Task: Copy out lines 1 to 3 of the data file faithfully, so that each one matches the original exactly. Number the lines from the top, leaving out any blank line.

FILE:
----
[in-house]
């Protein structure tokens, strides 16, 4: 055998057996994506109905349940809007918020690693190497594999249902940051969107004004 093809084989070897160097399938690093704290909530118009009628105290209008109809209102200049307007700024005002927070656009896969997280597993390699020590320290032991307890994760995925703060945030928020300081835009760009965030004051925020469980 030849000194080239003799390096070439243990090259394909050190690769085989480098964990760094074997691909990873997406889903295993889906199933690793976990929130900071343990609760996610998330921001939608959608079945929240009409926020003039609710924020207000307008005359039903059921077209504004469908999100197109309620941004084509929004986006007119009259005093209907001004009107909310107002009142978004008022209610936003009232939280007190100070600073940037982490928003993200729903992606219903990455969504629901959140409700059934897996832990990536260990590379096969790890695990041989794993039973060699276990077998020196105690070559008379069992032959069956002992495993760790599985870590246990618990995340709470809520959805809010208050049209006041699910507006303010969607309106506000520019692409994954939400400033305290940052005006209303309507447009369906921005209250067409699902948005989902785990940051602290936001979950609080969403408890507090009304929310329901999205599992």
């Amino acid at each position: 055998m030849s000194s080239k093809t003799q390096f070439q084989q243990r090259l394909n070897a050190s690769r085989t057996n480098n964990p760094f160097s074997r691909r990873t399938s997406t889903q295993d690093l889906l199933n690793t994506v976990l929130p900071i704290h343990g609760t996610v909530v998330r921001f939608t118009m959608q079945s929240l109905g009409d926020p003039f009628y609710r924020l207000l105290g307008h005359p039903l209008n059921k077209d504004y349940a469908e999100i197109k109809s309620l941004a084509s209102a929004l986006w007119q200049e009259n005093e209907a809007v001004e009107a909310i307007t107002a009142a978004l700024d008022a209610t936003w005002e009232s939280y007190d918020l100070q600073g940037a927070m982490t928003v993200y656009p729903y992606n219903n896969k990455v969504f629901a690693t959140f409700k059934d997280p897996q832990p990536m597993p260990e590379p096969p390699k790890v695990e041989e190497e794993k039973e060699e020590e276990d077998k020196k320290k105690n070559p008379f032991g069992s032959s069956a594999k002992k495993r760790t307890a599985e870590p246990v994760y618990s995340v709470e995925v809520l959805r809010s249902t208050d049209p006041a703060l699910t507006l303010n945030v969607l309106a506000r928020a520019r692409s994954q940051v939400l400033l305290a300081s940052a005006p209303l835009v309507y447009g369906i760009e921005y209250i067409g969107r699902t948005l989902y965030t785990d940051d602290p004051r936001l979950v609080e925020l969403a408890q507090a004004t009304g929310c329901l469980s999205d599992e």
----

[in-house]
């Protein structure tokens, strides 16, 4: 055998057996994506109905349940809007918020690693190497594999249902940051969107004004 093809084989070897160097399938690093704290909530118009009628105290209008109809209102200049307007700024005002927070656009896969997280597993390699020590320290032991307890994760995925703060945030928020300081835009760009965030004051925020469980 030849000194080239003799390096070439243990090259394909050190690769085989480098964990760094074997691909990873997406889903295993889906199933690793976990929130900071343990609760996610998330921001939608959608079945929240009409926020003039609710924020207000307008005359039903059921077209504004469908999100197109309620941004084509929004986006007119009259005093209907001004009107909310107002009142978004008022209610936003009232939280007190100070600073940037982490928003993200729903992606219903990455969504629901959140409700059934897996832990990536260990590379096969790890695990041989794993039973060699276990077998020196105690070559008379069992032959069956002992495993760790599985870590246990618990995340709470809520959805809010208050049209006041699910507006303010969607309106506000520019692409994954939400400033305290940052005006209303309507447009369906921005209250067409699902948005989902785990940051602290936001979950609080969403408890507090009304929310329901999205599992």
């Amino acid at each position: 055998m030849s000194s080239k093809t003799q390096f070439q084989q243990r090259l394909n070897a050190s690769r085989t057996n480098n964990p760094f160097s074997r691909r990873t399938s997406t889903q295993d690093l889906l199933n690793t994506v976990l929130p900071i704290h343990g609760t996610v909530v998330r921001f939608t118009m959608q079945s929240l109905g009409d926020p003039f009628y609710r924020l207000l105290g307008h005359p039903l209008n059921k077209d504004y349940a469908e999100i197109k109809s309620l941004a084509s209102a929004l986006w007119q200049e009259n005093e209907a809007v001004e009107a909310i307007t107002a009142a978004l700024d008022a209610t936003w005002e009232s939280y007190d918020l100070q600073g940037a927070m982490t928003v993200y656009p729903y992606n219903n896969k990455v969504f629901a690693t959140f409700k059934d997280p897996q832990p990536m597993p260990e590379p096969p390699k790890v695990e041989e190497e794993k039973e060699e020590e276990d077998k020196k320290k105690n070559p008379f032991g069992s032959s069956a594999k002992k495993r760790t307890a599985e870590p246990v994760y618990s995340v709470e995925v809520l959805r809010s249902t208050d049209p006041a703060l699910t507006l303010n945030v969607l309106a506000r928020a520019r692409s994954q940051v939400l400033l305290a300081s940052a005006p209303l835009v309507y447009g369906i760009e921005y209250i067409g969107r699902t948005l989902y965030t785990d940051d602290p004051r936001l979950v609080e925020l969403a408890q507090a004004t009304g929310c329901l469980s999205d599992e």